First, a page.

Three quarters of savers have had to wait a month or longer to access their pension savings during lockdown, with advisers also experiencing significant delays.
Research from consolidator PensionBee, published this week (July 22), found out of 961 people aged 55 to 70 surveyed, more than one in five had had to wait more than three months to receive their pension, while 14 per cent could not access their money for five months or more.
The survey, which was carried out in April at the height of lockdown, also found pension provider inefficiency may contribute to unnecessary withdrawals, with 58 per cent of those who considered accessing their pension saying they would be more likely to leave it if there was easy access.
Meanwhile, advisers have faced similar barriers and have noticed providers have been taking longer to respond to their requests.
Andrew Pennie, head of pathways at Intelligent Pensions, said the firm had experienced “significant delays in recent months” from some providers when trying to access pension information.
Mr Pennie said: “Some of these delays are unacceptable and some providers have much to do when it comes to delivering an acceptable and timely service to clients and advisers alike.”
He added: “We understand there are processes and procedures which must be followed when enabling a client to access their pension savings, this includes explaining potential risk warnings to help avoid mistakes and potential scams.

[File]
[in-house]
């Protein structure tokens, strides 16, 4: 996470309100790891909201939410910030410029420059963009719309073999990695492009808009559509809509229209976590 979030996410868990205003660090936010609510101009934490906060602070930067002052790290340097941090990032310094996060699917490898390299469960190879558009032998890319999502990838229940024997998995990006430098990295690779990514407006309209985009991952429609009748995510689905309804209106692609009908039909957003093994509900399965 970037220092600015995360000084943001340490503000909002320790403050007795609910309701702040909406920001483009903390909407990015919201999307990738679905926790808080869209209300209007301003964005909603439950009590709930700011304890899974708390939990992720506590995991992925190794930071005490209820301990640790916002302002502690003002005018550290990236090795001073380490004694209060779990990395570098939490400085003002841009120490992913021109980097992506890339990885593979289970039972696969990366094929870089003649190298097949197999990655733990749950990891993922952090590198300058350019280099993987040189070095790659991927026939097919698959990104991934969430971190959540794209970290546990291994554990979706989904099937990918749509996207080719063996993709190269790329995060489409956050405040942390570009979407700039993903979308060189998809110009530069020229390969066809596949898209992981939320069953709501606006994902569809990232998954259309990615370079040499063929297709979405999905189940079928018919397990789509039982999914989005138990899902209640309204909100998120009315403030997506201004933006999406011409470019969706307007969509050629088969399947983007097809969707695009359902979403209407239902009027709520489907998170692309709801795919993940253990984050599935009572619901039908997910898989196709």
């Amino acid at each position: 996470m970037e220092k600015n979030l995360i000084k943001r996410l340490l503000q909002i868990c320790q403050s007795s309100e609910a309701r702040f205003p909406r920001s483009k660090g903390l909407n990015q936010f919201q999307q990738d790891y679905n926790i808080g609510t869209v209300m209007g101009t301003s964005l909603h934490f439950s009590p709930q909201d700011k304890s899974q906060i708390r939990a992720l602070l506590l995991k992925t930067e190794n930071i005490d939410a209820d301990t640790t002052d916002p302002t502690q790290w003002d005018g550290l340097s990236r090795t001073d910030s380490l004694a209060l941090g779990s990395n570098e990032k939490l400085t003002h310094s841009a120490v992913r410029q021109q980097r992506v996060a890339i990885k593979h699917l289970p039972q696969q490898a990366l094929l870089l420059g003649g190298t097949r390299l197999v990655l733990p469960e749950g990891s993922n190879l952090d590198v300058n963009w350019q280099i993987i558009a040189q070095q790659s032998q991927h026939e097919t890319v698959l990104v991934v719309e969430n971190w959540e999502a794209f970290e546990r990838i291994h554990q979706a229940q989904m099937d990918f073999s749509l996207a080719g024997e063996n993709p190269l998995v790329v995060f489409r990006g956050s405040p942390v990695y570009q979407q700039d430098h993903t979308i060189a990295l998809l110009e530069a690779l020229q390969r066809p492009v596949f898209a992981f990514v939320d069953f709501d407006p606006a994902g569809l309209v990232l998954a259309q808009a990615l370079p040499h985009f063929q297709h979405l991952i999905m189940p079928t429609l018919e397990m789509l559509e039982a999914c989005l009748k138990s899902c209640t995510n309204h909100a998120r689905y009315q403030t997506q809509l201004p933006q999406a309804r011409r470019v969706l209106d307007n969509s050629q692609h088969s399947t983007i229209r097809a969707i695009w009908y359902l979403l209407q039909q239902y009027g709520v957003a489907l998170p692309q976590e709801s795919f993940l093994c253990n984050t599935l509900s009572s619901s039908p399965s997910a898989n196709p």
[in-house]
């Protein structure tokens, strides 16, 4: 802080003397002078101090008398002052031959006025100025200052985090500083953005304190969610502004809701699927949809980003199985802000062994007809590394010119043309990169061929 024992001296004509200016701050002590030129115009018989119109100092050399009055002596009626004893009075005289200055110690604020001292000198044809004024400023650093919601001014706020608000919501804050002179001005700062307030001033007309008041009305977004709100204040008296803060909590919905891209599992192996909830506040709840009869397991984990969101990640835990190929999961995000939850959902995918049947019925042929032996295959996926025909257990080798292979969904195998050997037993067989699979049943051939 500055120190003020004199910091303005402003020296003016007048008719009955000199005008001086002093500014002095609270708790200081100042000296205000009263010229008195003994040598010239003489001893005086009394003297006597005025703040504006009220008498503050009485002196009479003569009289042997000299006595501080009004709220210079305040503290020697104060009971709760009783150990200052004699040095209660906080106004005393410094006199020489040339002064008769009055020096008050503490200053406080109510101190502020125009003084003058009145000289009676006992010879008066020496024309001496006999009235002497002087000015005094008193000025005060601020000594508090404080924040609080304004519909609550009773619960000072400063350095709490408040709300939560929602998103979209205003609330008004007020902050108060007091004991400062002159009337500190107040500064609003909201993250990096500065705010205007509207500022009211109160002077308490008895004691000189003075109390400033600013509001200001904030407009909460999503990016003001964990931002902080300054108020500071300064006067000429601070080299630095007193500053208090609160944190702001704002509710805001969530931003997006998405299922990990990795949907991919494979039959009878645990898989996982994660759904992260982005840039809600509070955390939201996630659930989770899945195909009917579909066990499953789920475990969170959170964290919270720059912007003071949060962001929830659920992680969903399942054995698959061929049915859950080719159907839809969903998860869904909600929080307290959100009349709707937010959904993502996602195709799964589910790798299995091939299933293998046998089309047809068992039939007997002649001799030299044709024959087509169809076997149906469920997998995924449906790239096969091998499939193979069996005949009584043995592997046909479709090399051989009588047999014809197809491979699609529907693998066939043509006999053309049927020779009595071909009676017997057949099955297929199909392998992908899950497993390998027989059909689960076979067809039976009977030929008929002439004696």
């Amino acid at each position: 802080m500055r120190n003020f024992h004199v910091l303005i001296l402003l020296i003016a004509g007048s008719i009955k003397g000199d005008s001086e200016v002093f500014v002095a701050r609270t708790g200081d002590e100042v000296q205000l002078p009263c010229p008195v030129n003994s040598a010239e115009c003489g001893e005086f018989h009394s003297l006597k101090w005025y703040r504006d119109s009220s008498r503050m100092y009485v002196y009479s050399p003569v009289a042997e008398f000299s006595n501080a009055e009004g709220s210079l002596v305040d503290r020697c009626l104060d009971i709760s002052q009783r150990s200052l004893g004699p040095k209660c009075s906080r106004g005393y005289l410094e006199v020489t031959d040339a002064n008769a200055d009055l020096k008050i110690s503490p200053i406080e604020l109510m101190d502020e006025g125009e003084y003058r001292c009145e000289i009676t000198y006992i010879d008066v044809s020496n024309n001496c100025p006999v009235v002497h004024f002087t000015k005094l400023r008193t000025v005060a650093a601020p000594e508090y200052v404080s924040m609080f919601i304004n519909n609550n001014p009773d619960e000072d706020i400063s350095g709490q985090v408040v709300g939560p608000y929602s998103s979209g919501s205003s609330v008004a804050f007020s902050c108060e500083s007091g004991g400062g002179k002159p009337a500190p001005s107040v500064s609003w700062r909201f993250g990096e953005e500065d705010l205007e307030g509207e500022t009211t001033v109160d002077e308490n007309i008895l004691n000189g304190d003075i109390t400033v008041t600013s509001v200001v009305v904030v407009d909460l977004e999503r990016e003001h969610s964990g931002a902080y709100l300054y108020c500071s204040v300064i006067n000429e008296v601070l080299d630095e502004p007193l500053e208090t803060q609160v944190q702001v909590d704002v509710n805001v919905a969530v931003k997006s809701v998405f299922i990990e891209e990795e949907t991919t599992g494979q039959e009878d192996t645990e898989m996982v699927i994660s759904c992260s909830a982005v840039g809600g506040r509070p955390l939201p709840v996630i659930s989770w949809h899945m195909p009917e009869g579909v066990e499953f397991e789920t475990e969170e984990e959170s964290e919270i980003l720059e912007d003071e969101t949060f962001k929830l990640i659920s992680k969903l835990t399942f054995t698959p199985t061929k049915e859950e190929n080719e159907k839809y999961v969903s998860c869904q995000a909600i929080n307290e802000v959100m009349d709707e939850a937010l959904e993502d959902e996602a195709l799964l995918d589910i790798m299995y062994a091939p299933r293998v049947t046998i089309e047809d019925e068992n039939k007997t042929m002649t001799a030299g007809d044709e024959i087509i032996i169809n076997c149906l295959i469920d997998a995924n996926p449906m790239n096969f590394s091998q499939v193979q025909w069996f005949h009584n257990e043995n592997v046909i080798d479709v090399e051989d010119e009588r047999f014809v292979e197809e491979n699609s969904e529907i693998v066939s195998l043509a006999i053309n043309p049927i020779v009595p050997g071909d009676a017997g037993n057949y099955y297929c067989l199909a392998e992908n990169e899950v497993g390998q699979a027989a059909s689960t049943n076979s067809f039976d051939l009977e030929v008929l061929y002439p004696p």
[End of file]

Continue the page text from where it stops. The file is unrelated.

“As such, a month or so is probably acceptable but significantly longer than that certainly isn’t and could cause some people real financial hardship. Providers should be looking to identify potentially vulnerable clients and help them wherever possible.”
James Sculthorp-Wright, strategic development director at Atkins Ferrie Wealth Management, said some information requests were taking several months.
He said: “During the coronavirus pandemic there has been a significant worsening of this situation, with some providers being almost uncontactable.
“Thankfully, our ongoing independent research means we are always able to recommend pension providers who offer excellent customer service.”
According to the research, very few people said their pension provider had contacted them to explain the implications of the coronavirus pandemic on any pension decisions.
Only 10 per cent said they had been contacted by their provider to explain the implications of the pandemic, while only 7 per cent had been prompted to seek financial advice or guidance before entering drawdown.
A mere 11 per cent said they felt well supported by their pension provider to make decisions about their pension during this time.
But Billy Burrows, director at Better Retirement, has found the majority of providers to be efficient and helpful during lockdown.
Mr Burrows said: “Generally speaking the providers who have combined good use of technology with intelligent people at the end of a telephone line are quick and efficient. However there are still providers using lots of manual processes with less intelligent people manning their enquiry lines and these firms are generally very slow.